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Written with a trenchant, sardonic edge, "The Group" is a dazzlingly outspoken novel and a captivating look at the social history of America between two world wars.
Mary McCarthy's most celebrated novel follows the lives of eight Vassar graduates, known simply to their classmates as "the group." An eclectic mix of personalities and upbringings, they meet a week after graduation to watch Kay Strong get married. After the ceremony, the women begin their adult lives--traveling to Europe, tackling the worlds of nursing and publishing, and finding love and heartbreak in the streets of New York City. Through the years, some of the friends grow apart and some become entangled in each other's affairs, but all vow not to become like their mothers and fathers. It is only when one of them passes away that they all come back together again to mourn the loss of a friend, a confidante, and most importantly, a member of the group.
The visionary author’s masterpiece pulls us—along with her Black female hero—through time to face the horrors of slavery and explore the impacts of racism, sexism, and white supremacy then and now.
Dana, a modern black woman, is celebrating her twenty-sixth birthday with her new husband when she is snatched abruptly from her home in California and transported to the antebellum South. Rufus, the white son of a plantation owner, is drowning, and Dana has been summoned to save him. Dana is drawn back repeatedly through time to the slave quarters, and each time the stay grows longer, more arduous, and more dangerous until it is uncertain whether or not Dana's life will end, long before it has a chance to begin.
About the Author
Octavia E. Butler (1947-2006) was the author of many novels, including Dawn, Wild Seed, andParable of the Sower. She was the recipient of a MacArthur Award and a Nebula Award, and she twice won the Hugo Award.
Octavia Butler is a writer who will be with us for a long, long time, and Kindred is that rare magical artifact . . . the novel one returns to, again and again.—Harlan Ellison
"One cannot finish Kindred without feeling changed. It is a shattering work of art with much to say about love, hate, slavery, and racial dilemmas, then and now." —Sam Frank, Los Angeles Herald-Examiner
"In Kindred, Octavia Butler creates a road for the impossible and a balm for the unbearable. It is everything the literature of science fiction can be." —Walter Mosley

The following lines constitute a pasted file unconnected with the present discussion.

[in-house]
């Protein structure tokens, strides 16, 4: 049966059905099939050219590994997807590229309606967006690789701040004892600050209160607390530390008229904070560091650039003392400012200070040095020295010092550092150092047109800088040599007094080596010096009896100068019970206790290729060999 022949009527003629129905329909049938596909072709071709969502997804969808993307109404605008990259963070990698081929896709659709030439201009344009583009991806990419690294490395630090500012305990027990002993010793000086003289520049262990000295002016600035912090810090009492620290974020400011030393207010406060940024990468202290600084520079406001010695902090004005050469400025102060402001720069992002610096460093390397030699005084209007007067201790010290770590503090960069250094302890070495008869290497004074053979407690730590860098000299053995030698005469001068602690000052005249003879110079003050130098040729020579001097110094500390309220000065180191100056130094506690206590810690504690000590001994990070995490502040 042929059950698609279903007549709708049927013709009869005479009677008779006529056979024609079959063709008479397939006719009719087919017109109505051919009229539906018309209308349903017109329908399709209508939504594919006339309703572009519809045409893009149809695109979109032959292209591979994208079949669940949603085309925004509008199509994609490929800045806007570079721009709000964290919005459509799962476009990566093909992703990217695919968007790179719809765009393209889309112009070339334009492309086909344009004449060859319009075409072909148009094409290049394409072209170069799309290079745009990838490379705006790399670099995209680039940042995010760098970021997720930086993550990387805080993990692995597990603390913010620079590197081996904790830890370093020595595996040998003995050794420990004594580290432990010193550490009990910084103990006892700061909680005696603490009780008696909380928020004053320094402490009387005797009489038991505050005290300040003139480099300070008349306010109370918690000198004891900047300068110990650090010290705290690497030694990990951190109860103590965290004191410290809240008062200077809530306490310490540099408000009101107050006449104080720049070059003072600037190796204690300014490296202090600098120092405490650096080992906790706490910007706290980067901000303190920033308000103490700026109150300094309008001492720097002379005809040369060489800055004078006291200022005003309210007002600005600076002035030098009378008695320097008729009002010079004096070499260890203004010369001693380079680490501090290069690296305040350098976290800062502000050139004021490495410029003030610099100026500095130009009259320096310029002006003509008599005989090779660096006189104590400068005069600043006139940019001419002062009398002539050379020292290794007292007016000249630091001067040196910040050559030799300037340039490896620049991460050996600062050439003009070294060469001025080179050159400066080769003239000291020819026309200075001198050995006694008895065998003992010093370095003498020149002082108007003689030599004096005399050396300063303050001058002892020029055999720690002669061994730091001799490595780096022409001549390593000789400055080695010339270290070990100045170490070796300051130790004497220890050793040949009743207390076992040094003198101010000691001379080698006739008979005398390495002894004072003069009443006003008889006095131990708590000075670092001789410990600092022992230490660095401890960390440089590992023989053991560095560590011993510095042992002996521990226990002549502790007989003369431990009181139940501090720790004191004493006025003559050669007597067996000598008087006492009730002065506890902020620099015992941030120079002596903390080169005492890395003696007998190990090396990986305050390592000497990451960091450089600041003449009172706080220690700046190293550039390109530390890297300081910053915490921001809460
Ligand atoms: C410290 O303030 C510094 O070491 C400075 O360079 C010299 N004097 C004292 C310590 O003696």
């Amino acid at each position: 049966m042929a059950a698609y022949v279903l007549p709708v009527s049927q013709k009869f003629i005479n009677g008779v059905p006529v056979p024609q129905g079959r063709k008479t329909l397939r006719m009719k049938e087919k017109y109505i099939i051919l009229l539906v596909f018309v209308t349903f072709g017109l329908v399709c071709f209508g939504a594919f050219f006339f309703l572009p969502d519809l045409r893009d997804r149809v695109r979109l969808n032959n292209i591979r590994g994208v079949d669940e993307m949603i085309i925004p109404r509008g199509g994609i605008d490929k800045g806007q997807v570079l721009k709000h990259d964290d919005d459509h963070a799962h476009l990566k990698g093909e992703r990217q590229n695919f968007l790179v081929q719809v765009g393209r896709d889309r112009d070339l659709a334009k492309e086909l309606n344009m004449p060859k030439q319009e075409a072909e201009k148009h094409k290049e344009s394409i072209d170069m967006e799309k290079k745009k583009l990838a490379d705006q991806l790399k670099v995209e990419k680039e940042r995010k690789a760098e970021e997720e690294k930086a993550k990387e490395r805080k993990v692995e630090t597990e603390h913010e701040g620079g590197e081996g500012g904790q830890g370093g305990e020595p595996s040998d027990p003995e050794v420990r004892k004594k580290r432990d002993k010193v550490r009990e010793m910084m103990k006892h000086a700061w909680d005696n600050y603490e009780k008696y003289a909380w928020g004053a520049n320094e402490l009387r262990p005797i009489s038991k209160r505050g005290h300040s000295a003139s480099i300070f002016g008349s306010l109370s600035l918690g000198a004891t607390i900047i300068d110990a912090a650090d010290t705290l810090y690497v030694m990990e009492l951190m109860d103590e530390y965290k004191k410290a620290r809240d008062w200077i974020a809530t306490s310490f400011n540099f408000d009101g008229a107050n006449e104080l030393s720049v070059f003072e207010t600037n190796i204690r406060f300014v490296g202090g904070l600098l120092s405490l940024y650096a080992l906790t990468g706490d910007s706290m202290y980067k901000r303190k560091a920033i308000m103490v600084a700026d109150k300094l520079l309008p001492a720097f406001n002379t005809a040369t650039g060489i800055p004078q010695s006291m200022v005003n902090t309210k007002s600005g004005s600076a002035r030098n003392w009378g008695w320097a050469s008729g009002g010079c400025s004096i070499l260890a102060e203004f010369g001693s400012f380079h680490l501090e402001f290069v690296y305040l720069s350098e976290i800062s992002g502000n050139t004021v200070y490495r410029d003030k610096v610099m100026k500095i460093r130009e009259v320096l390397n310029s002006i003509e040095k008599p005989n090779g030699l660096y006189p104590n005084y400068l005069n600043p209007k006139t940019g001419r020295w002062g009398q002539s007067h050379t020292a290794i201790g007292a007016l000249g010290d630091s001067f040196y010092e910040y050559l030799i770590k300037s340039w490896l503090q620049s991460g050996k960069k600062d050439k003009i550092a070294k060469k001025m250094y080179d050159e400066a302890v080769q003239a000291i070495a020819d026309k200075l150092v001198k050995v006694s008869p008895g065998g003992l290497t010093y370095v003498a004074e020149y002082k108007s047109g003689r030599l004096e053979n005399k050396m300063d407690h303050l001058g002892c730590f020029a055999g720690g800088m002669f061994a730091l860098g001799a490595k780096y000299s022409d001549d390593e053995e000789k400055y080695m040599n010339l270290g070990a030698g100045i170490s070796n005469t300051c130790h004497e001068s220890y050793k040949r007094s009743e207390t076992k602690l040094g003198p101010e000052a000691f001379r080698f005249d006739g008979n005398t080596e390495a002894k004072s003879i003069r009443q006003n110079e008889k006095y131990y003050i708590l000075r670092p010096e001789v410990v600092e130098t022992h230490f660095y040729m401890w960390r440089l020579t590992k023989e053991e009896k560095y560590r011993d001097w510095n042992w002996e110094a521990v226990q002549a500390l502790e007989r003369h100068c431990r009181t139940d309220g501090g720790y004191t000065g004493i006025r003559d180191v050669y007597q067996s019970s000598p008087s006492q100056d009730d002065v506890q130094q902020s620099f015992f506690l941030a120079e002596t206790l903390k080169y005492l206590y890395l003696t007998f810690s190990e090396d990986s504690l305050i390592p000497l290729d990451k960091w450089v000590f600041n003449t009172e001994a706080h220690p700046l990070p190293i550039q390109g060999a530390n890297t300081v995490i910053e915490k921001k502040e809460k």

"Truly terrifying . . . A book you'll find hard to put down."—Essence
"Butler's books are exceptional . . . She is a realist, writing the most detailed social criticism and creating some of the most fascinating female characters in the genre . . . real women caught in impossible situations."—Dorothy Allison, Village Voice
"Butler's literary craftsmanship is superb."—Washington Post Book World
"One of the most original, thought-provoking works examining race and identity."—Lynell George, Los Angeles Times
This powerful novel about a modern black woman transported back in time to a slave plantation in the antebellum South is the perfect introduction to Butler's work and perspectives for those not usually enamored of science fiction. . .A harrowing, haunting story." —John Marshall, Seattle Post-Intelligencer
"No other work of fantasy or science fiction writings brings the intimate environment of the antebellum South to life better than Octavia E. Butler's Kindred." —Kevin Weston, San Francisco Chronicle
"A celebrated mainstay of college courses in women's studies and black literature and culture; some colleges require it as mandatory freshman reading." —Linell Smith, The Baltimore Sun
"Kindred is as much a novel of psychological horror as it is a novel of science fiction. . .a work of art whose individual accomplishment defies categorization." —Barbara Strickland, The Austin Chronicle
"A startling and engrossing commentary on the complex actuality and continuing heritage of American slavery." —Sherley Anne Williams, Ms.
"Her books are disturbing, unsettling… In a field dominated by white male authors, Butler's African-American feminist perspective is unique, and uniquely suited to reshape the boundaries of the sci-fi genre." —Bill Glass, L. A. Style